In 2017, the island was hot by a devastating hurricane that serious damaged infrastructure, housing and buildings across the country, including several major cultural institutions. The following year, the 13th Havana Biennial was to be held, but by mutual agreement with the nation’s artistic community and the understanding of most committed participants, organizers decided to postpone the event. That was the final straw for a small group that had already begun showing its affinity for subversion. They launched the so-called 00Biennial campaign, under the pretext that the Biennial belonged to artists, that they had not been involved in its postponement. Totally false. Organizers sought and reached agreement with the artistic community regarding the postponement and a year later, under the maxim of “Constructing the possible,” the 13th Biennial was held. It became evident that the 00s – literally, with a few exceptions, double zeros with no weight whatsoever in the island’s creative vanguard – were interested only in distorting the nature of the event, ignoring its history and usurping a space to promote political positions alien to art.

Several of the protagonists of the failed 2018 attempt resumed their maneuvering against the 14th Biennial. They no longer even raised the possibility of a limited plan, but rather left the Biennial with no head or tail. One of the most active agents, an artist of unquestionable talent for both the renovation of aesthetic approaches and for betraying her homeland, has spent the last few weeks running from one place to another to arrange anti-Cuban alliances with members of the Venezuelan and Nicaraguan extreme right, media subsidized by funds Washington allocates to attack Cuba and singers under the orders of the Estefan family in Miami, who she allows to counsel her: “Your rage and your discontent are not useful.” They want more from her, against institutions and the overwhelming majority of hard-working Cubans.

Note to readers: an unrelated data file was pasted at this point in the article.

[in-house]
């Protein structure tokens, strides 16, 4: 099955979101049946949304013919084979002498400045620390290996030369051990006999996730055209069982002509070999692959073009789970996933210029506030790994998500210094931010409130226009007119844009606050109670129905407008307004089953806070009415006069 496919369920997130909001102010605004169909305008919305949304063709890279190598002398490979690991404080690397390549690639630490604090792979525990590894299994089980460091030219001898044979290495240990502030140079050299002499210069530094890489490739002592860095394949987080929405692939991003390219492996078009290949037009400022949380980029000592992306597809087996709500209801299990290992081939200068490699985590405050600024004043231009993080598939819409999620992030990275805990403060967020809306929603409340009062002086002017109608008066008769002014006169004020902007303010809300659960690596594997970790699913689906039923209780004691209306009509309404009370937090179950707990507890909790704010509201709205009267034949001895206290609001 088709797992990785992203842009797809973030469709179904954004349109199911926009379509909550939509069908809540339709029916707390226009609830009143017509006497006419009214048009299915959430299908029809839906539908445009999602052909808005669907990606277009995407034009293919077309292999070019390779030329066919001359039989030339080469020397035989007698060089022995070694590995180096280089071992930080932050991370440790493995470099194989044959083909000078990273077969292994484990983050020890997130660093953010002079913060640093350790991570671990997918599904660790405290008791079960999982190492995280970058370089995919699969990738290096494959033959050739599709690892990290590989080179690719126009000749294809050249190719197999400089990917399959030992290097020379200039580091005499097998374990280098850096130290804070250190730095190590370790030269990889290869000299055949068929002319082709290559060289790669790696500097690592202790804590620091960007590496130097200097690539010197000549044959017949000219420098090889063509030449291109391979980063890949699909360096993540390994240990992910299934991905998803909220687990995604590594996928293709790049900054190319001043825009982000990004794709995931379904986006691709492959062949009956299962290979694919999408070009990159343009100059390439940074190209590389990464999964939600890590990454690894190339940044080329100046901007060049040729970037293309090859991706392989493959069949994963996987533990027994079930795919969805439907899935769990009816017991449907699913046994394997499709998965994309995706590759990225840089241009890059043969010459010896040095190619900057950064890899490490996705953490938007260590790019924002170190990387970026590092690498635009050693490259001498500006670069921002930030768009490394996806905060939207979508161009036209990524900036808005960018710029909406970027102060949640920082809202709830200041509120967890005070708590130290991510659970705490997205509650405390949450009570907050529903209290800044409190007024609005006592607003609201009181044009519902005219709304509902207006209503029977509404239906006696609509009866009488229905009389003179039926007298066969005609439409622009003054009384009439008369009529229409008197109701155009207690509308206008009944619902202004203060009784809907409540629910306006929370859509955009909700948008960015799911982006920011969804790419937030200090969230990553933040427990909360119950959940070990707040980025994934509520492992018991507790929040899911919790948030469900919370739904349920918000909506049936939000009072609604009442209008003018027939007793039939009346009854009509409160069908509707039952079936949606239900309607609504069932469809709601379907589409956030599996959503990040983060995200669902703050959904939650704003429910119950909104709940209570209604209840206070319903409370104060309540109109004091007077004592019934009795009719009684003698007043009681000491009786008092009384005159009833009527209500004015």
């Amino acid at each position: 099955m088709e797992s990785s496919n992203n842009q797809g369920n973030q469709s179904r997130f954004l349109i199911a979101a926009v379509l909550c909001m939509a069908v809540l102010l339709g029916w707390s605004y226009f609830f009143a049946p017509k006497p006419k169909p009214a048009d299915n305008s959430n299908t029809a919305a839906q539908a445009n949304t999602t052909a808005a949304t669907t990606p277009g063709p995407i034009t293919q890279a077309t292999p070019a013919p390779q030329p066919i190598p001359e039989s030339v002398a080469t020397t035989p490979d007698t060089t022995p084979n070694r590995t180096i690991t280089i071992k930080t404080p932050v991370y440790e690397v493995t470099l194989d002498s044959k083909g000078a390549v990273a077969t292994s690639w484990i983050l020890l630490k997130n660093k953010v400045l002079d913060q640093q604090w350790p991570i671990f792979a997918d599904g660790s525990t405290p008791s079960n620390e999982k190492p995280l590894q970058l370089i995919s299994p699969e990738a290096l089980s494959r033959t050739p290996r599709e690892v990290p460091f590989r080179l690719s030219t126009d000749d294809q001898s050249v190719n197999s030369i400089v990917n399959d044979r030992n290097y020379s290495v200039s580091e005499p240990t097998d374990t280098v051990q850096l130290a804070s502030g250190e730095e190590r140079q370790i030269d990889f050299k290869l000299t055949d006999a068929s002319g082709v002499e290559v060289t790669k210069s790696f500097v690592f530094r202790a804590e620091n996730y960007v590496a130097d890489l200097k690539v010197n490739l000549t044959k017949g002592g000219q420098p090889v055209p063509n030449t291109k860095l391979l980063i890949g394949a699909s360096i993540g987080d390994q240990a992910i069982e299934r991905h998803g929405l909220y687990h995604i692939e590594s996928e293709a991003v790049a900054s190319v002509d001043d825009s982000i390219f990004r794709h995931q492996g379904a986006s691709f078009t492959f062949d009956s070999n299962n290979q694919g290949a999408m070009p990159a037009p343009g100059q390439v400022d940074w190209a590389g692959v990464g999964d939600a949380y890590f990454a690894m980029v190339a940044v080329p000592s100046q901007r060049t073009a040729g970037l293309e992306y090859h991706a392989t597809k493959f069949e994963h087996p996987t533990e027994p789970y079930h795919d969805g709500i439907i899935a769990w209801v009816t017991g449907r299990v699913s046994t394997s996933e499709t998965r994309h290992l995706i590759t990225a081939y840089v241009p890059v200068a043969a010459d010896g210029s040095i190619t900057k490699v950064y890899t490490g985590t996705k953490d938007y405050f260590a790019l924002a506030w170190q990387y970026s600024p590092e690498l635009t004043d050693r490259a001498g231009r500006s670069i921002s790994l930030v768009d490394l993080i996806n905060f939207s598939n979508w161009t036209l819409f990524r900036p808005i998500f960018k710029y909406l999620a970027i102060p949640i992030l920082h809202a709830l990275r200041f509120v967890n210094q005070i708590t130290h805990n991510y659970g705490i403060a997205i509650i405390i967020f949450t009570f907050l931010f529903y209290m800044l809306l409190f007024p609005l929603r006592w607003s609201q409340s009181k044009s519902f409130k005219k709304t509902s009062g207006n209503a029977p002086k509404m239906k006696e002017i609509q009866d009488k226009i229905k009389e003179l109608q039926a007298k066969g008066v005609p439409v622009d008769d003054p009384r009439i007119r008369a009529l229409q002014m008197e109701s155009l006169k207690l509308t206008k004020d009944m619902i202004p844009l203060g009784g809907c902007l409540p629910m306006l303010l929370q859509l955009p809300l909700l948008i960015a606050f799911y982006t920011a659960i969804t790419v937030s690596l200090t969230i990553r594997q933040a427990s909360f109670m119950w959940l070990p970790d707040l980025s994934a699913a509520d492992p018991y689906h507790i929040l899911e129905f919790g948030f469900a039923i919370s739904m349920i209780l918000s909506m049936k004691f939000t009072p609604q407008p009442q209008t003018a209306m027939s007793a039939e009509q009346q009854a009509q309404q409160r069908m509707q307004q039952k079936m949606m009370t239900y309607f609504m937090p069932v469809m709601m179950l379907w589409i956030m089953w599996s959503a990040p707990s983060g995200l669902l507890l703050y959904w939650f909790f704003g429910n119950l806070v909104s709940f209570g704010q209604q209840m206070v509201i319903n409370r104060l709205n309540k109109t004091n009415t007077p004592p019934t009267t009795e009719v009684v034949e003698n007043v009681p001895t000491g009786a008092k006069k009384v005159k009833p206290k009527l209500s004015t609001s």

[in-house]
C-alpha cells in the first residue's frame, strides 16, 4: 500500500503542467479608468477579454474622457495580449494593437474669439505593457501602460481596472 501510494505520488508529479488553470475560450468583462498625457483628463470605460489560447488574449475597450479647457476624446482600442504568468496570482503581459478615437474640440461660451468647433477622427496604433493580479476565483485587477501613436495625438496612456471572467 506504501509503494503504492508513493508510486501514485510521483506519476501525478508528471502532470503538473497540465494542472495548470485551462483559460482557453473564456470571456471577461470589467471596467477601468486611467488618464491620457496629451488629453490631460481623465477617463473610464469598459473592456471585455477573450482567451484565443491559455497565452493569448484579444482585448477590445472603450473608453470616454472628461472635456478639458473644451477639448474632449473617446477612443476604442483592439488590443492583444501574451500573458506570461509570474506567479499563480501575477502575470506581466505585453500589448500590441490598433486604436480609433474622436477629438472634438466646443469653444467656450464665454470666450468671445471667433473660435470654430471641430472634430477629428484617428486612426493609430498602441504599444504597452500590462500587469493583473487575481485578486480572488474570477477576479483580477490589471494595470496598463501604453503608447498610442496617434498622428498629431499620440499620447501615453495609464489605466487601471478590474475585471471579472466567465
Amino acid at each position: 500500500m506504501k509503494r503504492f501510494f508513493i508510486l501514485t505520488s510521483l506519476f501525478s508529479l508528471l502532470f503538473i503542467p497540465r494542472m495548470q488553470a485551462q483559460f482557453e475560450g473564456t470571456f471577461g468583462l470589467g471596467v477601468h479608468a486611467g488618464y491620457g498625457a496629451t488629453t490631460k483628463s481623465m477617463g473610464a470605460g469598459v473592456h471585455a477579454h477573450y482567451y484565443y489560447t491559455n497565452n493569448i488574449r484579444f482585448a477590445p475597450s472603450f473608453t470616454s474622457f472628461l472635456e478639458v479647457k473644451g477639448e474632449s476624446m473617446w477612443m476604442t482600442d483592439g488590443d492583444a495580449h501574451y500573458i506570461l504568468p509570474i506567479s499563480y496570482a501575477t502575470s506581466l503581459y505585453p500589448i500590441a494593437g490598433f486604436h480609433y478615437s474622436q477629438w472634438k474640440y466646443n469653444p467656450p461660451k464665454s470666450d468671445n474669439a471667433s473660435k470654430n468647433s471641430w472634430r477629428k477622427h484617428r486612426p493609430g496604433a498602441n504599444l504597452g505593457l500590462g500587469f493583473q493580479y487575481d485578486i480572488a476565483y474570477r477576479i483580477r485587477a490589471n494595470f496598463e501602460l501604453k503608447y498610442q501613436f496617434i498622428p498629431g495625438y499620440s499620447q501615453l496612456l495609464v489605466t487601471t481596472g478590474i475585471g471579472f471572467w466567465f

It is curious that those who accuse our institutions of censorship end up exercising it; perhaps that is their deepest vocation. What kind of freedom can we talk about when, in the name of freedom, colleagues who only aspire to display and confront their creations, in an inclusive and revealing space for the most diverse trends of contemporary art, a space where the most daring, questioning and transgressive proposals have always had their place.

It’s time to do the math. No more than ten artists and intellectuals previously selected by the Biennial’s curatorial team declined to participate. Check the numbers: 300 to ten. Consider another fact. Among those who have expressed support for the boycott are some well known figures who have participated in previous editions. On this occasion, they were not expected. A freelance journalist mentioned one of their names at a press conference; the organizers replied noting that the person “was never in the plans, not even contacted.”

When the event opened on November 12, another eloquent figure was announced: 892 artists and intellectuals from 42 countries had signed a statement supporting the event, entitled, “Yes to the Biennial!” Can so many people be wrong?

Source: Granma